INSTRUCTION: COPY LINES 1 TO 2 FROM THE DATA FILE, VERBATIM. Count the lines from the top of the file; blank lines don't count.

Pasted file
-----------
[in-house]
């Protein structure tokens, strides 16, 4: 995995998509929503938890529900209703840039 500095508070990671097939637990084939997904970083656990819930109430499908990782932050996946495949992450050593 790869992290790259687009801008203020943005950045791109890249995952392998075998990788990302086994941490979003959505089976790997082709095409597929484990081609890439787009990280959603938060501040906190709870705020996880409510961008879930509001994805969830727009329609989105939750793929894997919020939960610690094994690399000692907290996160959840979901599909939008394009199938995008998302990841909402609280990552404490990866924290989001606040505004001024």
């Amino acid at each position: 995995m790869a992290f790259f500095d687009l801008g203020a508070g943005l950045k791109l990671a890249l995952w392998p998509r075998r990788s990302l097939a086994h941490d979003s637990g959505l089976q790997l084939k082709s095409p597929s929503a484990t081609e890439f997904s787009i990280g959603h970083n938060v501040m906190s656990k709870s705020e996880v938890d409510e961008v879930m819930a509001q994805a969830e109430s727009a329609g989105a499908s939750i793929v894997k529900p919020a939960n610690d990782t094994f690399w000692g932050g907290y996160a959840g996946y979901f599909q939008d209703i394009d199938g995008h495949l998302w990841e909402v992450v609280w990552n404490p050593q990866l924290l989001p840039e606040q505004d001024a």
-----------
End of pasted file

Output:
[in-house]
């Protein structure tokens, strides 16, 4: 995995998509929503938890529900209703840039 500095508070990671097939637990084939997904970083656990819930109430499908990782932050996946495949992450050593 790869992290790259687009801008203020943005950045791109890249995952392998075998990788990302086994941490979003959505089976790997082709095409597929484990081609890439787009990280959603938060501040906190709870705020996880409510961008879930509001994805969830727009329609989105939750793929894997919020939960610690094994690399000692907290996160959840979901599909939008394009199938995008998302990841909402609280990552404490990866924290989001606040505004001024």